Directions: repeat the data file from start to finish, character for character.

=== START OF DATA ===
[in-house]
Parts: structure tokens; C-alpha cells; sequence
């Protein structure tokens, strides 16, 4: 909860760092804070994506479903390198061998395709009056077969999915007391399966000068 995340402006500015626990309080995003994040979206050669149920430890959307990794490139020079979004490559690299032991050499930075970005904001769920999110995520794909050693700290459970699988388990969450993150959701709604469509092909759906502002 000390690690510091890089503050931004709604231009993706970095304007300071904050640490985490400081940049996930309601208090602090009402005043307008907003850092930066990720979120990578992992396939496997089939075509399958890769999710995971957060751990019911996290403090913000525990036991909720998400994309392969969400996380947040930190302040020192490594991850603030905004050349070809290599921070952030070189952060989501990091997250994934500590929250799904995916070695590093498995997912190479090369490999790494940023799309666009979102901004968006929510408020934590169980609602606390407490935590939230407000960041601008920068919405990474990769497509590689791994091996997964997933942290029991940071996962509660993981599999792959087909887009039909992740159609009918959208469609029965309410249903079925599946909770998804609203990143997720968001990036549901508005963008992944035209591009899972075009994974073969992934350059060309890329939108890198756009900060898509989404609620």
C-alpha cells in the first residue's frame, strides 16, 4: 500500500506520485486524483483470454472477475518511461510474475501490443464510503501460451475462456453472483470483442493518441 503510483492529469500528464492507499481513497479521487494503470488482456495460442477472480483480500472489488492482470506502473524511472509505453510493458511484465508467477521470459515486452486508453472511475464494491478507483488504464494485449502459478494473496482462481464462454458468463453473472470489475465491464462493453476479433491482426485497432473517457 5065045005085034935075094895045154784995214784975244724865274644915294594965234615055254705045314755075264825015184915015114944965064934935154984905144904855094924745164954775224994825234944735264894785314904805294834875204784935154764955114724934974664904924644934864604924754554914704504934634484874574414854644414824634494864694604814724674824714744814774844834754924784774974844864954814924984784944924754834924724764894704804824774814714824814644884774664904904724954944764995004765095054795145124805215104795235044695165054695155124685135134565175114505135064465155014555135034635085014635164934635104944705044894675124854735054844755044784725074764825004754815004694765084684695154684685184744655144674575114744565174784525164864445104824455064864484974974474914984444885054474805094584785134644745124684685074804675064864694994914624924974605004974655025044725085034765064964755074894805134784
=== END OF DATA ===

[in-house]
Parts: structure tokens; C-alpha cells; sequence
């Protein structure tokens, strides 16, 4: 909860760092804070994506479903390198061998395709009056077969999915007391399966000068 995340402006500015626990309080995003994040979206050669149920430890959307990794490139020079979004490559690299032991050499930075970005904001769920999110995520794909050693700290459970699988388990969450993150959701709604469509092909759906502002 000390690690510091890089503050931004709604231009993706970095304007300071904050640490985490400081940049996930309601208090602090009402005043307008907003850092930066990720979120990578992992396939496997089939075509399958890769999710995971957060751990019911996290403090913000525990036991909720998400994309392969969400996380947040930190302040020192490594991850603030905004050349070809290599921070952030070189952060989501990091997250994934500590929250799904995916070695590093498995997912190479090369490999790494940023799309666009979102901004968006929510408020934590169980609602606390407490935590939230407000960041601008920068919405990474990769497509590689791994091996997964997933942290029991940071996962509660993981599999792959087909887009039909992740159609009918959208469609029965309410249903079925599946909770998804609203990143997720968001990036549901508005963008992944035209591009899972075009994974073969992934350059060309890329939108890198756009900060898509989404609620």
C-alpha cells in the first residue's frame, strides 16, 4: 500500500506520485486524483483470454472477475518511461510474475501490443464510503501460451475462456453472483470483442493518441 503510483492529469500528464492507499481513497479521487494503470488482456495460442477472480483480500472489488492482470506502473524511472509505453510493458511484465508467477521470459515486452486508453472511475464494491478507483488504464494485449502459478494473496482462481464462454458468463453473472470489475465491464462493453476479433491482426485497432473517457 5065045005085034935075094895045154784995214784975244724865274644915294594965234615055254705045314755075264825015184915015114944965064934935154984905144904855094924745164954775224994825234944735264894785314904805294834875204784935154764955114724934974664904924644934864604924754554914704504934634484874574414854644414824634494864694604814724674824714744814774844834754924784774974844864954814924984784944924754834924724764894704804824774814714824814644884774664904904724954944764995004765095054795145124805215104795235044695165054695155124685135134565175114505135064465155014555135034635085014635164934635104944705044894675124854735054844755044784725074764825004754815004694765084684695154684685184744655144674575114744565174784525164864445104824455064864484974974474914984444885054474805094584785134644745124684685074804675064864694994914624924974605004974655025044725085034765064964755074894805134784